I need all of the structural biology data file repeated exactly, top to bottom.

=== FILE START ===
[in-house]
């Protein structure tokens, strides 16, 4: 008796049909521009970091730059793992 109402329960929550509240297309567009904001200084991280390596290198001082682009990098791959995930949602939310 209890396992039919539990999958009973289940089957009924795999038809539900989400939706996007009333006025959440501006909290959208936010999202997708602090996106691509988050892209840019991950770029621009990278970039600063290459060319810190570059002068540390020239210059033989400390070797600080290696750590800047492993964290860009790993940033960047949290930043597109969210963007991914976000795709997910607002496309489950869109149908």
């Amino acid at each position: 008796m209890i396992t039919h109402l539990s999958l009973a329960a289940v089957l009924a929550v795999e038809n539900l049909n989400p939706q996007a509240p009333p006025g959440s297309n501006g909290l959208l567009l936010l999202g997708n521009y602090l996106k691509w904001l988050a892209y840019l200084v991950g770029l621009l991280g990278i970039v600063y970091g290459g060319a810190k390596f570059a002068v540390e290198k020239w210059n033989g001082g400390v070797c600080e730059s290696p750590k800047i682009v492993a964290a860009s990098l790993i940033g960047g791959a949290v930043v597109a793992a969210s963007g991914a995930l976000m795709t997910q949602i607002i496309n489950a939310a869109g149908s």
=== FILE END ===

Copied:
[in-house]
């Protein structure tokens, strides 16, 4: 008796049909521009970091730059793992 109402329960929550509240297309567009904001200084991280390596290198001082682009990098791959995930949602939310 209890396992039919539990999958009973289940089957009924795999038809539900989400939706996007009333006025959440501006909290959208936010999202997708602090996106691509988050892209840019991950770029621009990278970039600063290459060319810190570059002068540390020239210059033989400390070797600080290696750590800047492993964290860009790993940033960047949290930043597109969210963007991914976000795709997910607002496309489950869109149908």
């Amino acid at each position: 008796m209890i396992t039919h109402l539990s999958l009973a329960a289940v089957l009924a929550v795999e038809n539900l049909n989400p939706q996007a509240p009333p006025g959440s297309n501006g909290l959208l567009l936010l999202g997708n521009y602090l996106k691509w904001l988050a892209y840019l200084v991950g770029l621009l991280g990278i970039v600063y970091g290459g060319a810190k390596f570059a002068v540390e290198k020239w210059n033989g001082g400390v070797c600080e730059s290696p750590k800047i682009v492993a964290a860009s990098l790993i940033g960047g791959a949290v930043v597109a793992a969210s963007g991914a995930l976000m795709t997910q949602i607002i496309n489950a939310a869109g149908s």